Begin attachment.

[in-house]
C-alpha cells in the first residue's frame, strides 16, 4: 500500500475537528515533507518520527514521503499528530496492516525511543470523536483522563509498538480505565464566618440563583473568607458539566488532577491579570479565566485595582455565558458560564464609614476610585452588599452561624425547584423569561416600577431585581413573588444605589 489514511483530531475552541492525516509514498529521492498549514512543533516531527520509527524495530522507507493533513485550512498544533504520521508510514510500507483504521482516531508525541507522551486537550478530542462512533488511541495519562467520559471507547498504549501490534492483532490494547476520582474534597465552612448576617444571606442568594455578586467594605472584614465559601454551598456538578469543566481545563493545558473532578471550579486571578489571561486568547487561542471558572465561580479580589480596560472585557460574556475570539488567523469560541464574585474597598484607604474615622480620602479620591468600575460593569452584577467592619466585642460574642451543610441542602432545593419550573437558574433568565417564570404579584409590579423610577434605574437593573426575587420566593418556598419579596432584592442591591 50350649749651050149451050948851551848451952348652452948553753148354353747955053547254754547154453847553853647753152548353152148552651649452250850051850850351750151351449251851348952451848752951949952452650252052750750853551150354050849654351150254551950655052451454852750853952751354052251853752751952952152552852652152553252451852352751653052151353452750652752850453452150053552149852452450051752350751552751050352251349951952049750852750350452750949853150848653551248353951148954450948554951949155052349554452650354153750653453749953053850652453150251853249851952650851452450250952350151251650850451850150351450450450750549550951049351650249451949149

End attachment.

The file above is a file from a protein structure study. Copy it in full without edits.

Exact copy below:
[in-house]
C-alpha cells in the first residue's frame, strides 16, 4: 500500500475537528515533507518520527514521503499528530496492516525511543470523536483522563509498538480505565464566618440563583473568607458539566488532577491579570479565566485595582455565558458560564464609614476610585452588599452561624425547584423569561416600577431585581413573588444605589 489514511483530531475552541492525516509514498529521492498549514512543533516531527520509527524495530522507507493533513485550512498544533504520521508510514510500507483504521482516531508525541507522551486537550478530542462512533488511541495519562467520559471507547498504549501490534492483532490494547476520582474534597465552612448576617444571606442568594455578586467594605472584614465559601454551598456538578469543566481545563493545558473532578471550579486571578489571561486568547487561542471558572465561580479580589480596560472585557460574556475570539488567523469560541464574585474597598484607604474615622480620602479620591468600575460593569452584577467592619466585642460574642451543610441542602432545593419550573437558574433568565417564570404579584409590579423610577434605574437593573426575587420566593418556598419579596432584592442591591 50350649749651050149451050948851551848451952348652452948553753148354353747955053547254754547154453847553853647753152548353152148552651649452250850051850850351750151351449251851348952451848752951949952452650252052750750853551150354050849654351150254551950655052451454852750853952751354052251853752751952952152552852652152553252451852352751653052151353452750652752850453452150053552149852452450051752350751552751050352251349951952049750852750350452750949853150848653551248353951148954450948554951949155052349554452650354153750653453749953053850652453150251853249851952650851452450250952350151251650850451850150351450450450750549550951049351650249451949149